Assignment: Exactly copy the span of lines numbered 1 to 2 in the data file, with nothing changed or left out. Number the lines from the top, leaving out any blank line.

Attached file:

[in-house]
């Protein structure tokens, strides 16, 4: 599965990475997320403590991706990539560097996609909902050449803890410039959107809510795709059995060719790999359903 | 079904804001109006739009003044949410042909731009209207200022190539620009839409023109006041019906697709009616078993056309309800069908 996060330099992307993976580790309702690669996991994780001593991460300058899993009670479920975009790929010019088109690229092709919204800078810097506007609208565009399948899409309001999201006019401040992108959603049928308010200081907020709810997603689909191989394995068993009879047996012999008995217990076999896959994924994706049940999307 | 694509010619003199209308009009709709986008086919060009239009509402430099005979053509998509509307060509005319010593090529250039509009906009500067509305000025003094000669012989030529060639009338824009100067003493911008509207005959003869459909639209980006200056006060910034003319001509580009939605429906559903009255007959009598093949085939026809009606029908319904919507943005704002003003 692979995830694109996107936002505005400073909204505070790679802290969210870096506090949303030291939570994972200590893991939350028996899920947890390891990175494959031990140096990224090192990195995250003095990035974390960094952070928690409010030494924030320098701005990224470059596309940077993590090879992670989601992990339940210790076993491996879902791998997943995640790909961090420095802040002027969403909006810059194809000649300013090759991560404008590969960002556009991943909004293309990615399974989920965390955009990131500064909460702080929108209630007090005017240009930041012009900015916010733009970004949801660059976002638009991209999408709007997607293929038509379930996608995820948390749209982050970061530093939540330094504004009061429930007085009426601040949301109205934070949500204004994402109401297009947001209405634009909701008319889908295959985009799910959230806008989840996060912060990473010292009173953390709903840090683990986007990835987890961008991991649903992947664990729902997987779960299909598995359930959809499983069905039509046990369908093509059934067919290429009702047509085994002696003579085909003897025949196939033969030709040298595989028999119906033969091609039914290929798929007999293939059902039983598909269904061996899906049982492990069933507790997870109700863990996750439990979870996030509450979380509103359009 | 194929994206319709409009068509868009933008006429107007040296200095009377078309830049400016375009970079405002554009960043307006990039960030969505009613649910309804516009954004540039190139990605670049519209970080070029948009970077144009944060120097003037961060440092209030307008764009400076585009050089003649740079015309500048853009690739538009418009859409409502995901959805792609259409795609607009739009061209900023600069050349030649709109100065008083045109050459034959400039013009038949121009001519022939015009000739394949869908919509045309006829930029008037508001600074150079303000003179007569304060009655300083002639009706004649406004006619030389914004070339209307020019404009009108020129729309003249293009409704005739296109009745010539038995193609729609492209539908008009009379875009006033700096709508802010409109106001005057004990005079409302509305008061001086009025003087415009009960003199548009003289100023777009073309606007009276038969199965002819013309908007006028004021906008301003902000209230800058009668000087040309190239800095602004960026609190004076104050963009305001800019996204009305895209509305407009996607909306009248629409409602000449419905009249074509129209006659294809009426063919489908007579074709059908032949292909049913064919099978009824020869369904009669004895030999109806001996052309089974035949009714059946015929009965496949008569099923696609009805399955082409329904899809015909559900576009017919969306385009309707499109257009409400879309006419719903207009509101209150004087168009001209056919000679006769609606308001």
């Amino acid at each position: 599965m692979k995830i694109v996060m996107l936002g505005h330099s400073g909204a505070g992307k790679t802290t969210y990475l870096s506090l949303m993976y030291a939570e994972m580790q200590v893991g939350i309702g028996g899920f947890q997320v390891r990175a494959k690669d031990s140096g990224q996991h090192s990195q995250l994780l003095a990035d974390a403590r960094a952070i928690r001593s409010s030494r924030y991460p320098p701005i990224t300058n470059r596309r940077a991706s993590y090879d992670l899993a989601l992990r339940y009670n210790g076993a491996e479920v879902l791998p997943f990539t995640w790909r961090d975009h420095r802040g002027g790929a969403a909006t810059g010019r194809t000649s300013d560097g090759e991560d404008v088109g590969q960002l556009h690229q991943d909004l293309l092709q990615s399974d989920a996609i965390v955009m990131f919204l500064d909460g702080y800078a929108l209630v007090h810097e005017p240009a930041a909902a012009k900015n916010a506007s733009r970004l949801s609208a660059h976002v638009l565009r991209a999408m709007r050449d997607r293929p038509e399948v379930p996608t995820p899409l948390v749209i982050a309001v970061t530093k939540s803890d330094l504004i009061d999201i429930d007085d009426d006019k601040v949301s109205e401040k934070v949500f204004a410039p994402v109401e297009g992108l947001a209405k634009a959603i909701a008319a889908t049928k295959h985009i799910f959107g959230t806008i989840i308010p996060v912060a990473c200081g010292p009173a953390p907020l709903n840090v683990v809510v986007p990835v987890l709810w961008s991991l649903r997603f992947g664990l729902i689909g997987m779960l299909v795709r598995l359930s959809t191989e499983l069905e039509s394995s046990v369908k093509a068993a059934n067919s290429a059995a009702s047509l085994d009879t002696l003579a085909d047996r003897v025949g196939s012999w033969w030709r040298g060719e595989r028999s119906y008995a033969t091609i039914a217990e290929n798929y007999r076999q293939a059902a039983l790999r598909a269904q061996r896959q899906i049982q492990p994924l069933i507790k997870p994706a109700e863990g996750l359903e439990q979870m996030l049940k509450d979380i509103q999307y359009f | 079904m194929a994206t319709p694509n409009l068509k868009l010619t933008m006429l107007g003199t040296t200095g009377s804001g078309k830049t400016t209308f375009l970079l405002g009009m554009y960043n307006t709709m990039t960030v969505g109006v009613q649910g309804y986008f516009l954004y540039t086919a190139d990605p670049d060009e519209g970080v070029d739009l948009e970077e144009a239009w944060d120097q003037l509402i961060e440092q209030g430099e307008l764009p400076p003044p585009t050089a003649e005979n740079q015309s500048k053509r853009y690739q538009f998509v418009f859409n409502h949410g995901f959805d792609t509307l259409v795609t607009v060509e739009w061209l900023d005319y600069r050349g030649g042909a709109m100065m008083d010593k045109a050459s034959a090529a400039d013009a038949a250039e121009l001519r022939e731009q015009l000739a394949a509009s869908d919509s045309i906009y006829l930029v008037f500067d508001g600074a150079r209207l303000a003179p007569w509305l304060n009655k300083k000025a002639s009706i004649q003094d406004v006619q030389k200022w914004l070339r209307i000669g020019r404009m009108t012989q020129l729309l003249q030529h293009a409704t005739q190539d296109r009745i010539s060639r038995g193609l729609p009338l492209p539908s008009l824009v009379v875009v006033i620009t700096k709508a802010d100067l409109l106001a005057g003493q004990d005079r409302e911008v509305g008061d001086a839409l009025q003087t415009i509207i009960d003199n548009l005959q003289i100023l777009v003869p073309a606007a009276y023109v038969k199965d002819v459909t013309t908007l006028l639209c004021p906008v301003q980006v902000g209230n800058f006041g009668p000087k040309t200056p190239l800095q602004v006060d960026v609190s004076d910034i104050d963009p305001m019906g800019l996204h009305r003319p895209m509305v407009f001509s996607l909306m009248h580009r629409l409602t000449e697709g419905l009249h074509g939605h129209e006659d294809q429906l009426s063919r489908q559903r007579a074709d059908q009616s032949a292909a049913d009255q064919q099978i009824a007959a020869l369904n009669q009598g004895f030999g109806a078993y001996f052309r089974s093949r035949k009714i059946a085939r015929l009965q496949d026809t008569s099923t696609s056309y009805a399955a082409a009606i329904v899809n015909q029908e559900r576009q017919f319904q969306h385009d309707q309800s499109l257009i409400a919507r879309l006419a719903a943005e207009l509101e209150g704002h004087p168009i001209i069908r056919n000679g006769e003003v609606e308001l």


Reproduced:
[in-house]
């Protein structure tokens, strides 16, 4: 599965990475997320403590991706990539560097996609909902050449803890410039959107809510795709059995060719790999359903 | 079904804001109006739009003044949410042909731009209207200022190539620009839409023109006041019906697709009616078993056309309800069908 996060330099992307993976580790309702690669996991994780001593991460300058899993009670479920975009790929010019088109690229092709919204800078810097506007609208565009399948899409309001999201006019401040992108959603049928308010200081907020709810997603689909191989394995068993009879047996012999008995217990076999896959994924994706049940999307 | 694509010619003199209308009009709709986008086919060009239009509402430099005979053509998509509307060509005319010593090529250039509009906009500067509305000025003094000669012989030529060639009338824009100067003493911008509207005959003869459909639209980006200056006060910034003319001509580009939605429906559903009255007959009598093949085939026809009606029908319904919507943005704002003003 692979995830694109996107936002505005400073909204505070790679802290969210870096506090949303030291939570994972200590893991939350028996899920947890390891990175494959031990140096990224090192990195995250003095990035974390960094952070928690409010030494924030320098701005990224470059596309940077993590090879992670989601992990339940210790076993491996879902791998997943995640790909961090420095802040002027969403909006810059194809000649300013090759991560404008590969960002556009991943909004293309990615399974989920965390955009990131500064909460702080929108209630007090005017240009930041012009900015916010733009970004949801660059976002638009991209999408709007997607293929038509379930996608995820948390749209982050970061530093939540330094504004009061429930007085009426601040949301109205934070949500204004994402109401297009947001209405634009909701008319889908295959985009799910959230806008989840996060912060990473010292009173953390709903840090683990986007990835987890961008991991649903992947664990729902997987779960299909598995359930959809499983069905039509046990369908093509059934067919290429009702047509085994002696003579085909003897025949196939033969030709040298595989028999119906033969091609039914290929798929007999293939059902039983598909269904061996899906049982492990069933507790997870109700863990996750439990979870996030509450979380509103359009 | 194929994206319709409009068509868009933008006429107007040296200095009377078309830049400016375009970079405002554009960043307006990039960030969505009613649910309804516009954004540039190139990605670049519209970080070029948009970077144009944060120097003037961060440092209030307008764009400076585009050089003649740079015309500048853009690739538009418009859409409502995901959805792609259409795609607009739009061209900023600069050349030649709109100065008083045109050459034959400039013009038949121009001519022939015009000739394949869908919509045309006829930029008037508001600074150079303000003179007569304060009655300083002639009706004649406004006619030389914004070339209307020019404009009108020129729309003249293009409704005739296109009745010539038995193609729609492209539908008009009379875009006033700096709508802010409109106001005057004990005079409302509305008061001086009025003087415009009960003199548009003289100023777009073309606007009276038969199965002819013309908007006028004021906008301003902000209230800058009668000087040309190239800095602004960026609190004076104050963009305001800019996204009305895209509305407009996607909306009248629409409602000449419905009249074509129209006659294809009426063919489908007579074709059908032949292909049913064919099978009824020869369904009669004895030999109806001996052309089974035949009714059946015929009965496949008569099923696609009805399955082409329904899809015909559900576009017919969306385009309707499109257009409400879309006419719903207009509101209150004087168009001209056919000679006769609606308001």